I know, I know, there are those who claim to be able to walk on water. I, and most I know readily sink like rocks in any attempts to do so. So let's take a look at watercraft possibilities for those of us who are mortal.
Let it be said right here, a canoe is the “proper” vessel if one is going to stick with tradition, and is what I personally favor. For the larger lakes I favor a Canadian cargo canoe of no less than twenty feet, preferably with a twenty horse motor. In a perfect world of course, and if one is going to take on the Lake on any given day. The big waters can turn mean very fast, and one should be able to get off the water in short order when that happens. If one picks their days when the chop is minimal they can get by with a much smaller craft. On those days a standard canoe, kayak, row boat, or even a one man pontoon boat with paddles will do.
A double ended canoe of sixteen to 18 feet will work wonderfully on most waters, for the inland ponds I have done much from a twelve foot square stern canoe. This allows the use of traditional paddles, or, one can mount an electric trolling motor and focus more on fishing than dipping the paddle.
How fast should you troll? In general, just fast enough to make headway on average, But, I have seen times when the only way to get a strike was to have two on the paddle at a very brisk pace. That equates to about speed five on an electric trolling motor. Start at headway speed. If the lake or pond is covered a few times without action, ramp it up a bit. You have to be flexible and you have to experiment some days.
Best course to take? Anything except, dead straight between point A and point B. Large figure eights are good, snake tracking, sometimes huge circles are good. It is a very rare day when dead ahead is the key to success. But, rule nothing out.
In the beginning there was cane, and a bit later fiberglass rods. And they worked, got the job done, and they are the traditional tools of the past if one chooses to stay with the ways of the past. These days we are up to IM 12 carbon rods and these can work as well. If one is going this route I would suggest a fast action since it allows tip flex but offers enough strength to tow 90 feet or more of line and mange the fish.
The rods will run from the lowest a six weight, the average being a seven weight, and later in the season or in the proximity of the larger fish, an eight weigh is about right. If you can only have one rod, make it a seven weight. The six weight could be considered the ultra light in the series, the eight weight the upper end for sport fishing. Rod lengths should be, the shortest eight feet, the longest nine and one half feet. Because, you will be towing a lot of line which is not wire, it will stretch some. You need the rod length to set the hook and keep the fish in control.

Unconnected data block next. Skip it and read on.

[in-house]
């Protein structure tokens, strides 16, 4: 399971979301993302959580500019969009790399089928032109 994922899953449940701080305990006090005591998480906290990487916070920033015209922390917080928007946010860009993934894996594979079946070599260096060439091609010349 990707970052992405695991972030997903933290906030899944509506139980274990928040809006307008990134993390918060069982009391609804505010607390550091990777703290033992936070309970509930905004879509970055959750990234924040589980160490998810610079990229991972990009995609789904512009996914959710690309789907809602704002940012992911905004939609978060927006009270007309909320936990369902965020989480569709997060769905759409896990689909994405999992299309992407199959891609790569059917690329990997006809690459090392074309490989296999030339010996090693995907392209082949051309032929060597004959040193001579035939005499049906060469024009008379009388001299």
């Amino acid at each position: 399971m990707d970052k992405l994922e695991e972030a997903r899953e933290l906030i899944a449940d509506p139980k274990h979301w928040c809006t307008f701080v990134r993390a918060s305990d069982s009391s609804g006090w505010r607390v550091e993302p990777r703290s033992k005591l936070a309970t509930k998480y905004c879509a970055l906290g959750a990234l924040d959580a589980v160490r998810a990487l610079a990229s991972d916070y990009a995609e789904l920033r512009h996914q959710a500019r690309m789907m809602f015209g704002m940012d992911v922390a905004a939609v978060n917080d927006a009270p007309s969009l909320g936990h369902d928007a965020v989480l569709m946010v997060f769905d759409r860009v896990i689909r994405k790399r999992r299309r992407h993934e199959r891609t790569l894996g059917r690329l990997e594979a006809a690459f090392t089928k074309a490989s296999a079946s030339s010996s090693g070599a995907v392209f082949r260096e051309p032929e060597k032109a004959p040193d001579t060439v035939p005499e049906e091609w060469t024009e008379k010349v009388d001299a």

There is a certain magic in a cane rod. They can be, and are, heavier than glass or carbon rods in the larger line weights. Here, the proper reel will balance the outfit, in the hand, at the grip. Overall weight is not paramount since you will not be casting, but rather holding the rod at rest on a leg, or even setting the rod down in the canoe. Which by the way is a fun game in itself. It becomes a test of who is faster, the fish taking your rod out of the canoe, or you getting it before he does.
Keep in mind, ninety or one hundred feet of Type II or Type III line creates a lot of drag. By the time you get up to Type V it's pretty close to towing leadcore. Hence, the demand for the heavier rods.
If you are fishing alone, about any single action fly reel will do. So long as it will take the fly line and about one hundred yards of backing you will be all set for brookies to lake trout. A non jerky adjustable drag is a desired feature, and a palming rim is handy when the fish decides at the last minute to have another go of it.
Fishing two in a canoe presents a different set of parameters. No matter how you arrange it, both lines will be towed behind the canoe. Under normal trolling, the fisherman in the front seat will be short of your fly by about the length of the canoe. When a fish hits and you gain the length of the canoe, your lines have a very high probability of becoming crossed and tangled.
So, as a minimum, you want to run large arbor fly reels, and preferably, multipliers. The etiquette is for the one not hooked into a fish to reel in their line and assist with the net. This needs to be done as fast as possible and even faster if you have a wild salmon ripping line out until it just about smokes the reel.
We've found the Martin Mohawk Multiplier to be an inexpensive and very proper reel for this game. Paired up with a vintage cane rod from Evil Bay one can come out well equipped for the game for around a C note, less a fly line.